By Ashleigh Smithson
“Trish, das you daughter?”
“Yes, this is Ashleigh.”
“She dark, eh.”
I never really considered myself as being “dark”. Truth be told, I never really thought about my complexion. Growing up in a royal town in suburban England meant that I was blissfully ignorant when it came to the complexities of black female identity.
I went to a primary school of 360 children. I was 1 of 5 black children … in my entire school. On reflection, I can appreciate how significant this was.
My best friend was beautiful. Her name was Laura. She had long, chestnut brown hair. It was thick and amazing. And that was the general sentiment shared by all who encountered Laura.
It’s not that people didn’t think I was pretty – they did, and they commonly expressed this. However, it wasn’t in the same way as they expressed their adoration for Laura. On reflection, I can pinpoint that it was at that exact moment in my life that I really took notice of the differences between black girls and white girls.
As a child, my hair was very thick and just above shoulder length. But it didn’t fall how Laura’s fell. It didn’t flow like the girls’ hair in the shampoo advertisements. The ones who can whip it, and shake it, and the whole world moves in slow motion when they do this. My hair was underwhelming. And annoyingly, it shrunk when I went swimming on Wednesdays and Fridays!
At the age of 10, I moved to the Caribbean. Nothing could prepare me for the truths I would discover about being a dark-skinned black child. One of the first memories I have of those early days in St. Kitts, is of people’s incessant commentary on my skin colour. They would spit the word “dark”.
“She dark, eh!”
“She black, eh!”
In a country where 95% of the population are of sub-Saharan African descent, my complexion was paradoxically out of the norm. The collocation of my darkness and my Britishness bewildered people. They literally could not understand the union of my identities. And very quickly, it was made clear to me that I would not be accepted as Kittitian or Caribbean, or even black. My Britishness was my sole identity.
But what does a British woman look like? Jane Austin? Margaret Thatcher? Kate Moss? Judi Dench? Definitely not what Ashleigh Smithson looked like! Thus, whilst I sounded British, I certainly didn’t look ‘British’.
My mum would not let me perm my hair at 10. Not because she had some great disbelief in it, but just because she could not be bothered with the maintenance. As such, I had to get creative when it came to – ‘Project: Make Ashleigh look British’. My answer, like millions of other black girls around the world lay in the age-old hot comb! I meticulously hot-combed my hair every Sunday evening. The sound and smell of the hot comb burning my hair straight made me giddy.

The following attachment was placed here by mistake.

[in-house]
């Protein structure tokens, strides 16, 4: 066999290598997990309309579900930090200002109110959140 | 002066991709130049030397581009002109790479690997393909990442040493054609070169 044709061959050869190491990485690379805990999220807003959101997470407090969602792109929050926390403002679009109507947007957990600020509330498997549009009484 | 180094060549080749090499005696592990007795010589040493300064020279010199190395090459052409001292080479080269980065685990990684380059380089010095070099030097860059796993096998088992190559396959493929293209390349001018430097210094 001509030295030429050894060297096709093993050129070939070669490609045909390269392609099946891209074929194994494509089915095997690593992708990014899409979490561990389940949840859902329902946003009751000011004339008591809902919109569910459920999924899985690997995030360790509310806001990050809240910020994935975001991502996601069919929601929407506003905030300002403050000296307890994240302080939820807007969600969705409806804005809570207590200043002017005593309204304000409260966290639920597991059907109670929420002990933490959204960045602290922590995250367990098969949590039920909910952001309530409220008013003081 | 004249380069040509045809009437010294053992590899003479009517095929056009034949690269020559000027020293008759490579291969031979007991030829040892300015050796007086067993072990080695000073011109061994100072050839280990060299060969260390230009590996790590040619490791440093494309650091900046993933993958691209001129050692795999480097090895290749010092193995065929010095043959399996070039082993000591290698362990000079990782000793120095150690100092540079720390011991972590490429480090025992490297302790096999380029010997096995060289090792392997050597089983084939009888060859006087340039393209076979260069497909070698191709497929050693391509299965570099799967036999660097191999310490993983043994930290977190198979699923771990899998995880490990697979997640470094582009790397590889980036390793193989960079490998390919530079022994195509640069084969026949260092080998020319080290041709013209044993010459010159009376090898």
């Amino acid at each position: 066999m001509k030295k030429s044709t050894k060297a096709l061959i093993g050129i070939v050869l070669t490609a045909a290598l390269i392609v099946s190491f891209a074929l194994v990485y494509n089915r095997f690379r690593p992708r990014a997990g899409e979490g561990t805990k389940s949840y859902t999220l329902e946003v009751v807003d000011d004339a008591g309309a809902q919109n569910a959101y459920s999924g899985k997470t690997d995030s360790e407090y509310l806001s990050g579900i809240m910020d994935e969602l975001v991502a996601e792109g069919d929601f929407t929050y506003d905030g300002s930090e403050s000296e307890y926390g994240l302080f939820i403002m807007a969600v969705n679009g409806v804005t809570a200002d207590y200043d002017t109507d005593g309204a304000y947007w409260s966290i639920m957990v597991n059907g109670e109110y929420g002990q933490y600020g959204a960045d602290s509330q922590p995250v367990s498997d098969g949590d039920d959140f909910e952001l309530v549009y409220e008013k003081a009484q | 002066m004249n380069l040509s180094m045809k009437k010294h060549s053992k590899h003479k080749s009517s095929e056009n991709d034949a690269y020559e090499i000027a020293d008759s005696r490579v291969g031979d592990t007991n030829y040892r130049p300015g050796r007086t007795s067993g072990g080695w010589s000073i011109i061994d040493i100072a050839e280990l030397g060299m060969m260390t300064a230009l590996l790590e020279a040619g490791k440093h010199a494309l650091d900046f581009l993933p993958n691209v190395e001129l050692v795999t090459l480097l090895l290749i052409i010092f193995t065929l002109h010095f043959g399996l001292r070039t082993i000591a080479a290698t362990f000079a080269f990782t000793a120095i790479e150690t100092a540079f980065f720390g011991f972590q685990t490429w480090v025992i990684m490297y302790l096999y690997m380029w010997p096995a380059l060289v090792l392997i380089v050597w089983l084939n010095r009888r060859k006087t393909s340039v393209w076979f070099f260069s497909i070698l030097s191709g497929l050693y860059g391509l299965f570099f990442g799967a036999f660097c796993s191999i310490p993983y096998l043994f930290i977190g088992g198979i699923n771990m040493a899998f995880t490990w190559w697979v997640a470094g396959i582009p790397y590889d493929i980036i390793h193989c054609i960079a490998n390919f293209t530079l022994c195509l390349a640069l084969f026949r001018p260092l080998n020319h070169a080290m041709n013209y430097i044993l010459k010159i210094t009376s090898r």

“Yay,” I thought. I would finally have hair like Laura. I would whip my hair back and forth like the girls in the Pantene advertisements. And in that moment, I knew I was beautiful.
By the time high school swung around, I had graduated to perms. I relished the burning sensation of sodium hydroxide on my hair and scalp. Thus, even when the bullying about my skin colour was unbearable, I knew there was no comment that could be made about my ‘good hair’.
At 16, I moved back to England. Unfortunately, the climate change wreaked havoc on my whole body. Inevitably, my beautiful chemically straightened, over-processed hair started to fall out.
“Oh Shit!” I thought. The panic that overcame me was ineffable, and in retrospect completely disproportionate. However, at the time, my identity was literally wrapped in my hair. What was I to do?
Weaves were the answer! And throughout sixth form and university, I spent thousands of pounds on weaves. I literally chose my hair over buying groceries. LITERALLY!
So why then, on a brisk autumn night in September, did I take the clippers and shave my head?
Having struggled with my identity my entire life, now in my late twenties, I finally realised something extraordinary. I am not just British. I AM Caribbean, and I AM black. But most importantly these identities are not mutually exclusive. However, the most powerful identity I have come to embrace is that of an African. I am an African. I come from a civilisation of people who have fathered humanity. A civilisation that has given the world philosophy, language, engineering, and the pyramids! An absolutely extraordinary group of people. And most importantly, I look like these people!
This moment of self-realisation and acceptance changed my life. I would love to say that I don’t wear wigs or weaves anymore. But unfortunately, being a legal professional in the City of London, means conforming to a European ideal.
But in the midst of this conformity, I have decided to take back my power. I have decided to liberate myself from imperialism and the patriarchal eurocentrism, which has been shoved down black women’s throats for centuries! So I took the clippers and shaved it all off. My hair is not the entirety of my identity. With or without it, I am still a proud, confident, African woman. And I have never felt more beautiful. No weave, wig, or hot comb could ever come close to making me feel the way I do now.